Economic Diversification in the GCC Countries – Destination Unknown

Christian Koch, 28 Nov 2016
Christian Koch

The sharp decline in oil prices in 2014 brought to an end a decade-long period of high economic growth and budget surpluses for the countries of the Gulf Cooperation Council (GCC – Bahrain, Kuwait, Oman, Qatar, Saudi Arabia and the United Arab Emirates). While the GCC states have experienced such downturns in the oil markets before, this time has proven different given most expectations that the oil price is unlikely to recover soon and actually might never again reach the above $100 levels seen for much of the decade from 2003 to 2013.

 

The impact could immediately be seen. Given the region’s heavy reliance on oil revenues for its national budgets, GCC governments faced a cumulative $119 billion budget deficit in 2015. For 2016, the projection is that the deficit will reach $153 billion, and that the region’s budget deficits will not drop below $100 billion until 2021.[1] Compared to 2014, oil revenues are projected to be $400 billion less in 2016.[2]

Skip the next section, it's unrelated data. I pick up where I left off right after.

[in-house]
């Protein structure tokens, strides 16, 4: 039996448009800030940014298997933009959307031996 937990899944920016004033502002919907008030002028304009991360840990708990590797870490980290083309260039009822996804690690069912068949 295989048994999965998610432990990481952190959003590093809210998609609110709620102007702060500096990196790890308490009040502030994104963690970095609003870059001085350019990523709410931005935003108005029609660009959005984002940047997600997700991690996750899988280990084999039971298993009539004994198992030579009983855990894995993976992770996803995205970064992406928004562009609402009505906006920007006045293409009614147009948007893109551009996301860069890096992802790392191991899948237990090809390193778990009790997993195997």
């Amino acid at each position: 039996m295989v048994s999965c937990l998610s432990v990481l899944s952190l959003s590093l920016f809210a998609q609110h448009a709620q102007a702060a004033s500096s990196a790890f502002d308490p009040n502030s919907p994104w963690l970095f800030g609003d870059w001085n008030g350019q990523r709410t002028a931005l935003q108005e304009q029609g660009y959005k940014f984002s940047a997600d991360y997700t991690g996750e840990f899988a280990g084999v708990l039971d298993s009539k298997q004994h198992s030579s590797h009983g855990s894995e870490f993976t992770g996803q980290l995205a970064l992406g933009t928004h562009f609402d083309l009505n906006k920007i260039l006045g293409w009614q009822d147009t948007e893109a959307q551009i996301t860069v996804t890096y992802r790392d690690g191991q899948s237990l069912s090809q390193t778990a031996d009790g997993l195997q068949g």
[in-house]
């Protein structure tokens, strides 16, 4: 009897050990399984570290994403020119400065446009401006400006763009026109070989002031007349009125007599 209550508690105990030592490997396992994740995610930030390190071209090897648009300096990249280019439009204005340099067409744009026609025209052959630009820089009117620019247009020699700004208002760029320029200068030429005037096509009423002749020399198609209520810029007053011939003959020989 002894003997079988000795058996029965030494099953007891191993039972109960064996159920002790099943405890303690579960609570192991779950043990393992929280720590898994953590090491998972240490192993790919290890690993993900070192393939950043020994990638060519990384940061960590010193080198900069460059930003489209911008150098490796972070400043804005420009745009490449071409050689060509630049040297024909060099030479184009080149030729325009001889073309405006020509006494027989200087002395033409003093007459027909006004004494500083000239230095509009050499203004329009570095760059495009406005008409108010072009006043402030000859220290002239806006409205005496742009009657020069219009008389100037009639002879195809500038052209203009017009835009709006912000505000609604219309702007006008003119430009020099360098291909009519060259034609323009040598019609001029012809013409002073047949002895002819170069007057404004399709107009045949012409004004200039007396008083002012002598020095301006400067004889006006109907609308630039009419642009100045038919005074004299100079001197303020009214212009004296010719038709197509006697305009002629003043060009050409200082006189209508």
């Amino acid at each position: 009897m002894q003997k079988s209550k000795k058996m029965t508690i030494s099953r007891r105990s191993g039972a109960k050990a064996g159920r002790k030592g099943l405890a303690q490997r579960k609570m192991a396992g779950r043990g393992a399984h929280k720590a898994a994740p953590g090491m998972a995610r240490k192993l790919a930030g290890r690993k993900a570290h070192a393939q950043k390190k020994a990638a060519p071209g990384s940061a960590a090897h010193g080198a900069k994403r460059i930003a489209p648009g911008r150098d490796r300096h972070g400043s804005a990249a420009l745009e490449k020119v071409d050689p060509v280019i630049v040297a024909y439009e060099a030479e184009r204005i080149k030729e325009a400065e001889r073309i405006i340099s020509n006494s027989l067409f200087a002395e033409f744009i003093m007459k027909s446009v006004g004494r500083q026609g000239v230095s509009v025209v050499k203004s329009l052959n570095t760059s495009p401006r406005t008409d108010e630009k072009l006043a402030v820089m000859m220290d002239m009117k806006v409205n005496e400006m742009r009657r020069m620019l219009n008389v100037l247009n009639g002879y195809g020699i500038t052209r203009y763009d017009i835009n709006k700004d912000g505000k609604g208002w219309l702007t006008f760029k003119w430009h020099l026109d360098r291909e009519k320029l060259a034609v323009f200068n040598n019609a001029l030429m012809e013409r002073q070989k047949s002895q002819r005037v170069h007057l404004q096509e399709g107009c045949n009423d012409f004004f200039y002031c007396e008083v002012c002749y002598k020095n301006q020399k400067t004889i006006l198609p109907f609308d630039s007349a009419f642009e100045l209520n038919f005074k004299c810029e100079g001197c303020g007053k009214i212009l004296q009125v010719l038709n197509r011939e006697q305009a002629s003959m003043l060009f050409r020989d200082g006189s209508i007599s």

As a result, all GCC economies were forced to react to the changing circumstances. Saudi Arabia, where oil continues to represent three quarters of total export revenues and 90% of government revenue, initiated a number of measures to trim its budget deficit and curtail spending. Most dramatically, this included cutting energy subsidies on water and electricity rates in addition to instituting salary reductions for public sector employees, composed of nearly 70% by Saudi nationals.[3] [4] The Sultanate of Oman also significantly reduced its 2016 budget by imposing salary and subsidy cuts, increasing visa fees and raising corporate taxation rates.[5] The IMF has urged a further 35% reduction for 2017.[6] Similar steps could be seen in the other GCC states as well.[7] For the first time in a long time, the public was therefore engaged in the economic adjustment plans thus indicating an on-going recalibration of state-society relations happening in the GCC countries.